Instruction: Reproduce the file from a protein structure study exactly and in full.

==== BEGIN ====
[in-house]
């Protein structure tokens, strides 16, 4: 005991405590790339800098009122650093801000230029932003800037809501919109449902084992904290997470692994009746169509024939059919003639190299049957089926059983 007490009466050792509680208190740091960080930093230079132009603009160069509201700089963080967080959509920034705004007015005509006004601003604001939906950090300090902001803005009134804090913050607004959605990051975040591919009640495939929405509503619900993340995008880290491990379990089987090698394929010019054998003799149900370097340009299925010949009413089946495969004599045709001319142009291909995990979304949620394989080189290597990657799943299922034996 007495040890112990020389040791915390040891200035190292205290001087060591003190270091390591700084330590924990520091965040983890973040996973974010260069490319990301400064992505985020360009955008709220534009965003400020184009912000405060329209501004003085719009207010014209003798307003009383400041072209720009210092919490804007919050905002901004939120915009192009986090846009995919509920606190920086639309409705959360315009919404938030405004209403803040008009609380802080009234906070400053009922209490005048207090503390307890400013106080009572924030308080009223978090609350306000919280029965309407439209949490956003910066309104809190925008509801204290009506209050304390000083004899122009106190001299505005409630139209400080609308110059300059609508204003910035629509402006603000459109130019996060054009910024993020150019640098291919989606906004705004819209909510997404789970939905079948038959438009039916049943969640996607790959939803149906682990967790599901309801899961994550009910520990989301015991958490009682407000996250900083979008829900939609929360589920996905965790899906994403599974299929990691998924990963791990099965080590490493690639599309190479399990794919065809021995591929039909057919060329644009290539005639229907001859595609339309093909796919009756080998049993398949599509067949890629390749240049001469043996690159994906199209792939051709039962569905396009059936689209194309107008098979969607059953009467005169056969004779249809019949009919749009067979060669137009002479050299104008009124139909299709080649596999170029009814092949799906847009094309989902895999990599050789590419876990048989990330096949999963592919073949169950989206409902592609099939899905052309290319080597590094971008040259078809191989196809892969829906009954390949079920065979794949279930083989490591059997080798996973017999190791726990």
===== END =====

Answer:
[in-house]
């Protein structure tokens, strides 16, 4: 005991405590790339800098009122650093801000230029932003800037809501919109449902084992904290997470692994009746169509024939059919003639190299049957089926059983 007490009466050792509680208190740091960080930093230079132009603009160069509201700089963080967080959509920034705004007015005509006004601003604001939906950090300090902001803005009134804090913050607004959605990051975040591919009640495939929405509503619900993340995008880290491990379990089987090698394929010019054998003799149900370097340009299925010949009413089946495969004599045709001319142009291909995990979304949620394989080189290597990657799943299922034996 007495040890112990020389040791915390040891200035190292205290001087060591003190270091390591700084330590924990520091965040983890973040996973974010260069490319990301400064992505985020360009955008709220534009965003400020184009912000405060329209501004003085719009207010014209003798307003009383400041072209720009210092919490804007919050905002901004939120915009192009986090846009995919509920606190920086639309409705959360315009919404938030405004209403803040008009609380802080009234906070400053009922209490005048207090503390307890400013106080009572924030308080009223978090609350306000919280029965309407439209949490956003910066309104809190925008509801204290009506209050304390000083004899122009106190001299505005409630139209400080609308110059300059609508204003910035629509402006603000459109130019996060054009910024993020150019640098291919989606906004705004819209909510997404789970939905079948038959438009039916049943969640996607790959939803149906682990967790599901309801899961994550009910520990989301015991958490009682407000996250900083979008829900939609929360589920996905965790899906994403599974299929990691998924990963791990099965080590490493690639599309190479399990794919065809021995591929039909057919060329644009290539005639229907001859595609339309093909796919009756080998049993398949599509067949890629390749240049001469043996690159994906199209792939051709039962569905396009059936689209194309107008098979969607059953009467005169056969004779249809019949009919749009067979060669137009002479050299104008009124139909299709080649596999170029009814092949799906847009094309989902895999990599050789590419876990048989990330096949999963592919073949169950989206409902592609099939899905052309290319080597590094971008040259078809191989196809892969829906009954390949079920065979794949279930083989490591059997080798996973017999190791726990």